Job security is dead. Loyalty to a company no longer matters. Short-term employees are now the norm in many industries. And every day employers ask workers for new ways to improve efficiency, productivity, and profits. Most Americans struggle to cope with these changes, says Dawn Rasmussen, a job counselor and resume writer in Portland, Oregon, because they haven’t learned to manage their own careers.
“There is no such thing as job security anymore,” warns Rasmussen. “It is now all about employability.”
To help people navigate today’s workplace, Rasmussen has written a guide to career management, “Forget Job Security: Build Your Marketability.”
Readers will find excellent advice about launching and running a successful job search, including detailed tips for cover letters, resumes, interviews, and salary negotiations. Rasmussen’s savvy as a career counselor who works with clients across the United States shines through in these sections and they make up the bulk of this very useful and practical book.
But Rasmussen’s isn’t writing for the job seeker alone. She also offers ideas on what to do after you land a job, such as learning a new company culture, keeping in touch with mentors, and dealing with the “BossZillas” you may meet along the way.
What makes the book unique, however, is her focus on career management. Here are six steps Rasmussen recommends you take to manage your career:
Define Your Purpose
You need to know what you want. Being clear about your career goals helps you explain what you offer and ultimately helps you answer the question every employer asks,” What can you do for me?”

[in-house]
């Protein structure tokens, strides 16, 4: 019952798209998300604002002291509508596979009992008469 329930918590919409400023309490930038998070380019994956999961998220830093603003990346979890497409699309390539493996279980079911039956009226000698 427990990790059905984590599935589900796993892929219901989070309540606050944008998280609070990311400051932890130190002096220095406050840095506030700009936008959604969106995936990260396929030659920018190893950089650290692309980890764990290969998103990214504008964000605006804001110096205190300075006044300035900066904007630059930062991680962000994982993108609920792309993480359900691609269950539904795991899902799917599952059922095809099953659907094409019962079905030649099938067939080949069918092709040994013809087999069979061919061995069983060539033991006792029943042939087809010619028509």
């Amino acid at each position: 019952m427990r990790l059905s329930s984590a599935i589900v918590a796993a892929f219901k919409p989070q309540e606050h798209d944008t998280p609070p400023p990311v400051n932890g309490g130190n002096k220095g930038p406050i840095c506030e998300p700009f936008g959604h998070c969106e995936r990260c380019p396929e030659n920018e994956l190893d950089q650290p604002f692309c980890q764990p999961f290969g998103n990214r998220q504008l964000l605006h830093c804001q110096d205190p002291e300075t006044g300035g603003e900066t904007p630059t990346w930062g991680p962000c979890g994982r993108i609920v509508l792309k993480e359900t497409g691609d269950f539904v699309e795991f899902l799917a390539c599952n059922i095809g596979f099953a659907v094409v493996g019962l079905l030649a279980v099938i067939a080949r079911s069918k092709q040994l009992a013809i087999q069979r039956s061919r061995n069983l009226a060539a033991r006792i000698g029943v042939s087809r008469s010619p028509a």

Know Your Value
Successful career managers can explain the unique value they offer with a short statement that connects with an employer’s wants, needs and values.
Develop Your Brand
If you don’t develop a personal brand, employers and colleagues will do it for you. You need to identify your passions, strengths, skills and turn these lists into a branding statement you can use in interviews and presentations.
Master the Building Blocks
Everybody has to have a few basic career building blocks in place. These include adding new skills, paying attention to your reputation (especially online), and building value inside and outside an organization.
Keep Your Tools Current
Good career managers regularly update their resumes, work samples and other application materials. They see these documents as dynamic and so are ready when an unexpected opportunity presents itself.
Shape Your Destiny
Think and plan ahead. Be prepared for new opportunities (or layoffs) by taking classes, participating in industry organizations, mentoring others, and working to a career plan.
In the end, says Rasmussen, career management is a mindset that you can use to meet change head. Anyone who wants to be ready for unexpected opportunities or workplace decisions out of their control will find “Forget Job Security: Build Your Marketability” to be a great guide to planning and managing a successful career.
How do you manage your career? Are there other good career management resources you like, such as books or blogs?
Cover image modified on a Creative Commons license from Flickr user ING Group.